Then the clouds broke, just a little. Then there were men in WWII pilot’s uniforms huddled over an iPad looking at maps. Then there were phone calls, and then the captain of the C-47 — a handsome older man wearing a captain’s hat, RayBan aviators and a bomber jacket — asked Mr. Pepper if he’d like to fly in the C47 we’d all just exited. A child’s wide-eyed grin came across Pepper’s face, and he instantly replied, “You bet your boots I want to fly!” Everyone cheered. Mr. Pepper was assigned a chaperone, an 80-year-old veteran wearing a khaki jump suit and combat boots, and about 30 minutes later, a handful of us were airborne inside the roaring bare-bones plane on our way to Columbus, Ohio, about a half-hour’s flight.
Flying in a C47 is thrilling and somewhat terrifying. For me it was mostly a thrill, but for Mr. Pepper it was pure joy. As he put on his headphones in order to listen to the flight commands, Mr. Pepper seemed to know exactly what was going on. (His knowledge was confirmed when after the flight he rattled off the formula by which one would calculate the delicate balance of fuel capacity, head winds, running load and distance.)
Once we settled into the half-hour flight, I couldn’t stop thinking about what being a newly trained soldier getting ready to jump out of this plane over a territory full of heavily armed Nazis and their notoriously aggressive Panzer divisions must have been like. My respect and gratitude for these veterans was enormous, and I regretted having failed to formally thank my recently deceased father for his service in WWII. A watch would have really done the trick.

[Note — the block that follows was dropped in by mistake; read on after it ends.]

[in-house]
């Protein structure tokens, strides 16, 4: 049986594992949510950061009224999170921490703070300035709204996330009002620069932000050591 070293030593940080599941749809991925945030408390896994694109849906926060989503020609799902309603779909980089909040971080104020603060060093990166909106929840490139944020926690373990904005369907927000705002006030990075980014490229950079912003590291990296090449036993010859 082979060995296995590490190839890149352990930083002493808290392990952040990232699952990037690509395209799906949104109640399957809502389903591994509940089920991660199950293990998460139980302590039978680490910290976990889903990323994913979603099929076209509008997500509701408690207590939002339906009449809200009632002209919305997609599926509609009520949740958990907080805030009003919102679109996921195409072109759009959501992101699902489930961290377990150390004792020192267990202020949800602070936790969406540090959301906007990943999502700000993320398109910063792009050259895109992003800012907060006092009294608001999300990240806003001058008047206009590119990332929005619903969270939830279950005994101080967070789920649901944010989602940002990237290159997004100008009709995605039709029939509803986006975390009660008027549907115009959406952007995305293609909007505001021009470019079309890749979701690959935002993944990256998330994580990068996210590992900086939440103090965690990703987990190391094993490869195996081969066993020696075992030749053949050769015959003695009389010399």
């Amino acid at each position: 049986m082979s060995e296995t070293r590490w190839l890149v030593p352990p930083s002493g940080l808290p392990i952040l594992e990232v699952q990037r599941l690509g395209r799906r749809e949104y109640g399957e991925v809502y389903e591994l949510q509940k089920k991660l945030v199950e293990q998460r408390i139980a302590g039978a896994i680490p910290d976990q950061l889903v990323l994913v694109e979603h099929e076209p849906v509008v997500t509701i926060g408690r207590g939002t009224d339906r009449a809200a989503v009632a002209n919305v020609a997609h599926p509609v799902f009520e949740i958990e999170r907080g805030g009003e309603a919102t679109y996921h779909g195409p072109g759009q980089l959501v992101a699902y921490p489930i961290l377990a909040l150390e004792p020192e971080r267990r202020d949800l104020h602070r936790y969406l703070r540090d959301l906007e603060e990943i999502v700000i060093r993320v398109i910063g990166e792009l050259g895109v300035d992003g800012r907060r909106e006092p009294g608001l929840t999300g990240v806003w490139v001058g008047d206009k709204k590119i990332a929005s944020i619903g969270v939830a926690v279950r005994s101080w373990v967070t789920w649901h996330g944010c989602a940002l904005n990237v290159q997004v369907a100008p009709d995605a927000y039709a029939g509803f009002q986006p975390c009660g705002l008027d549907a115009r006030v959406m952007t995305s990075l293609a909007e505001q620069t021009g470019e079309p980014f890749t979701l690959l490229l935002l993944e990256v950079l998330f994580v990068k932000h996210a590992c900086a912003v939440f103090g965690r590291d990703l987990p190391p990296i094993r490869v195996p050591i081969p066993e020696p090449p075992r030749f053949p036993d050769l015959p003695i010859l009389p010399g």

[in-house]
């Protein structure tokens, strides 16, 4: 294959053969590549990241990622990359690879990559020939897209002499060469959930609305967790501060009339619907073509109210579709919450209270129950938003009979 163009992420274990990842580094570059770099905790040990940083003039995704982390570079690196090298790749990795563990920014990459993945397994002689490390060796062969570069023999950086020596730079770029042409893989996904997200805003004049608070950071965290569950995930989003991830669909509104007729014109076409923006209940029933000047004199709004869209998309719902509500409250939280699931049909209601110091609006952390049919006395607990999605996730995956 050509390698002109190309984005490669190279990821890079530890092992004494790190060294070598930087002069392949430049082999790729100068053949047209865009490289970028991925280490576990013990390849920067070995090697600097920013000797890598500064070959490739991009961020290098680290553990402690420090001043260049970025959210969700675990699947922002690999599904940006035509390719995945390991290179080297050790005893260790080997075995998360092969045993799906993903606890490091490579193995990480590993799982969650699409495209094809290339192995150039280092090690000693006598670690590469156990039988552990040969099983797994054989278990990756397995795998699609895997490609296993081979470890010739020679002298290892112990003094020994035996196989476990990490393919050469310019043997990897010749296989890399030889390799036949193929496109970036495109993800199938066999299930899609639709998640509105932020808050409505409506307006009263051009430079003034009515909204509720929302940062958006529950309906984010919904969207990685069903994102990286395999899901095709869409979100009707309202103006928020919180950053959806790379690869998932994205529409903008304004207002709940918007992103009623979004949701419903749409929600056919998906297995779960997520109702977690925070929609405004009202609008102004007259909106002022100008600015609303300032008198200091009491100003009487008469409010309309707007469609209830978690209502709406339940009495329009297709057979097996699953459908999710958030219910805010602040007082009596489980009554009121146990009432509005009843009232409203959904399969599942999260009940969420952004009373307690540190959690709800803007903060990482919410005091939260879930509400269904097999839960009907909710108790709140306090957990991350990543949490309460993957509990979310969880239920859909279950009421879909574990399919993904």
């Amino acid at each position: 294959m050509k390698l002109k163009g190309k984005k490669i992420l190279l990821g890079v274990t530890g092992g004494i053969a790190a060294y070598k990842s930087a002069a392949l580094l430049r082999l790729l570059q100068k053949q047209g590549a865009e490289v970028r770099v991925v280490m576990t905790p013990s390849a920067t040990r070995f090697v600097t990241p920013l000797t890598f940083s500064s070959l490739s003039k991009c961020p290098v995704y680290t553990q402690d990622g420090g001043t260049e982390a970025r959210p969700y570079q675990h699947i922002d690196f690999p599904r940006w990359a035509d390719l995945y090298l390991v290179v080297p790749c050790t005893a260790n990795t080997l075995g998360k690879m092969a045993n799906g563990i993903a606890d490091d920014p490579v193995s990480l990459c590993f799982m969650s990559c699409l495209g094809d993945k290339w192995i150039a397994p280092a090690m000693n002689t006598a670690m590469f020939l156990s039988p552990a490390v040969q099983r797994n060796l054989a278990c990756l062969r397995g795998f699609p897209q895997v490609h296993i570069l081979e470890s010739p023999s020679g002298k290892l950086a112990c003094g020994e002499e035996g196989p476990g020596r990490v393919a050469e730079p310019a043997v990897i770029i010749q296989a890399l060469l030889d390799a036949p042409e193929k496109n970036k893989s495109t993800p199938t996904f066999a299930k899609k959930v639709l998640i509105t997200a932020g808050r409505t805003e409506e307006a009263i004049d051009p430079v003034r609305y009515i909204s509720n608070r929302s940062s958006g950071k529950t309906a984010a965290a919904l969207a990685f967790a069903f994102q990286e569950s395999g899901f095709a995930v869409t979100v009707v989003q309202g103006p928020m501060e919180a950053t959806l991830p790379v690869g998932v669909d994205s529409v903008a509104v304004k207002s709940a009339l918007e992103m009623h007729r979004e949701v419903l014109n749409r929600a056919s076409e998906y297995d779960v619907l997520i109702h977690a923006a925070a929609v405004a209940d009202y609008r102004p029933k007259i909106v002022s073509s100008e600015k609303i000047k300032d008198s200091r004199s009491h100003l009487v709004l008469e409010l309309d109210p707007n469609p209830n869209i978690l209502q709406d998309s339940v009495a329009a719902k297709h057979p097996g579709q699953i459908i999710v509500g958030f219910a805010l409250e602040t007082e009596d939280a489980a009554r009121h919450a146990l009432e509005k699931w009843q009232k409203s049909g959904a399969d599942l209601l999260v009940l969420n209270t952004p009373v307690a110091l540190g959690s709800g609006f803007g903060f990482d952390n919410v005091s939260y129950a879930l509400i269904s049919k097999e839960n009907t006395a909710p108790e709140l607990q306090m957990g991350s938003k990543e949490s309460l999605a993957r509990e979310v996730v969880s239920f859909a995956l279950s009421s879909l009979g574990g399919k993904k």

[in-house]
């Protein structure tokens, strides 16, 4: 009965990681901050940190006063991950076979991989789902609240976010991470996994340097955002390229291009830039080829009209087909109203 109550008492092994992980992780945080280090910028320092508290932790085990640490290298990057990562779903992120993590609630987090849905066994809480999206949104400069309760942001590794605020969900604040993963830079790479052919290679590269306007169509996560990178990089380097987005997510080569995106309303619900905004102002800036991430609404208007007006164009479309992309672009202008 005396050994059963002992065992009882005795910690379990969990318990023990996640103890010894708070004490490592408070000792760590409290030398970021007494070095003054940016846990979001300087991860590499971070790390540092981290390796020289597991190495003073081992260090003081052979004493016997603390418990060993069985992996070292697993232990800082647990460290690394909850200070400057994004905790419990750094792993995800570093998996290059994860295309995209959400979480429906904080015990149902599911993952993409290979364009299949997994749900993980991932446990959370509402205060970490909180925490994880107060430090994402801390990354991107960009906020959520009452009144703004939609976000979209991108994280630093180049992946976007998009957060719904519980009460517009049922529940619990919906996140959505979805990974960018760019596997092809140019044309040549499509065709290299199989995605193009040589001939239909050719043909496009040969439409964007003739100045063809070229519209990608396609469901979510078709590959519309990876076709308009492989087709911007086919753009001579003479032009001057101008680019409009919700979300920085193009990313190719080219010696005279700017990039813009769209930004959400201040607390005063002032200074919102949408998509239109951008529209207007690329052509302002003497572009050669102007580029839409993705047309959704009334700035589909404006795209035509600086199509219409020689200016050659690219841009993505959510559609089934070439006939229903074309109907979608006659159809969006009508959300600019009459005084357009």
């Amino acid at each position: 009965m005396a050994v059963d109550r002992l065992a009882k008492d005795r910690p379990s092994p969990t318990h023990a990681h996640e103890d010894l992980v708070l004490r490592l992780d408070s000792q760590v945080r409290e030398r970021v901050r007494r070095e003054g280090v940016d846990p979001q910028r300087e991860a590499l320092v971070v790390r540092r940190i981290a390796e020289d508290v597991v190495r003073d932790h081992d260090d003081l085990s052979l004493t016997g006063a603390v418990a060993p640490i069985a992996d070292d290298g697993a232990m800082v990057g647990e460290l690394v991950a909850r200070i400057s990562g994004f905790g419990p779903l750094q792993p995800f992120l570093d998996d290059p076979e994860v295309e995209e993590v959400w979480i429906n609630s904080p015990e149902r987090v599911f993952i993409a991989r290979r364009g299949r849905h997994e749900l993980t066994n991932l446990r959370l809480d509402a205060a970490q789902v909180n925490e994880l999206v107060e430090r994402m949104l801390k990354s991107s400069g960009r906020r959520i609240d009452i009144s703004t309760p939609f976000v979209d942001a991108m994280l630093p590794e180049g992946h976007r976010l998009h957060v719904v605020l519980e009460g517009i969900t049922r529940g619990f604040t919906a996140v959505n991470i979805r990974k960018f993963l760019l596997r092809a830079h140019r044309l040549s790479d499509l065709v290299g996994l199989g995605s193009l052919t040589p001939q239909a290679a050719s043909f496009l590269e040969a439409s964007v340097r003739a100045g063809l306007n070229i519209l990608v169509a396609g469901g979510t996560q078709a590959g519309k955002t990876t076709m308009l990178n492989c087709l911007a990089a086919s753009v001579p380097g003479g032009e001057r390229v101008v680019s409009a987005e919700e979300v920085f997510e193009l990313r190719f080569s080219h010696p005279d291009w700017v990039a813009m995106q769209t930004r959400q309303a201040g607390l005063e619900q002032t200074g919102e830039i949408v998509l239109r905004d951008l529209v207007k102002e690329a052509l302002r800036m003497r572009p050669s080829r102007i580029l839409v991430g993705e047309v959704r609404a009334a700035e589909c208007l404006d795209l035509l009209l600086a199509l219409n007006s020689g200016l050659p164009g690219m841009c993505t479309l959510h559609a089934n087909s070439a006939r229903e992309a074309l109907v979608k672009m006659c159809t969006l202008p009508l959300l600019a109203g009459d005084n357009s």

The original TOCKR D-Day timepiece in steel was a stunner, but the bronze version frames the beat-up, army-green dial with a classy warmth that makes the Alfred Pepper model very special. Bronze will eventually gather a patina that will only strengthen the connection between the case and dial of these three-hand pilots watches, while the automatic ETA 2834-A6 movement ticks away with modern accuracy and reliability. By the time we landed in Columbus, I’d lost count of how many times Mr. Pepper pulled back the sleeve of his handsome WWII officer’s dress uniform to look at his new watch. His tears and smiles just kept coming.
I wish commercial pilots could land their planes as smoothly as these men from the Commemorative Air Force landed the C-47 that day. The plane had handily beat the caravan of cars carrying family and friends to the landing site, and this gave Mr. Pepper, his son and me a chance to chat quietly as we waited for the others. Because he was 98-years old, I’d suspected that Mr. Pepper would be tuckered out after all this activity, but the man was even more alert and chatty after the flight. He recounted some dicey missions, and the fact that he learned to fly without a navigational team using just his watch and a compass at night.
As he told us about these feats of daring, he repeatedly looked down at his eponymous TOCKR D-Day C-47 bronze watch, and he continually craned his neck to take in the C-47 parked outside, as if to confirm that all of this was actually happening. I will never forget his smile.
Thank you Lieutenant Pepper, and all the brave people who defended our freedom, for your service.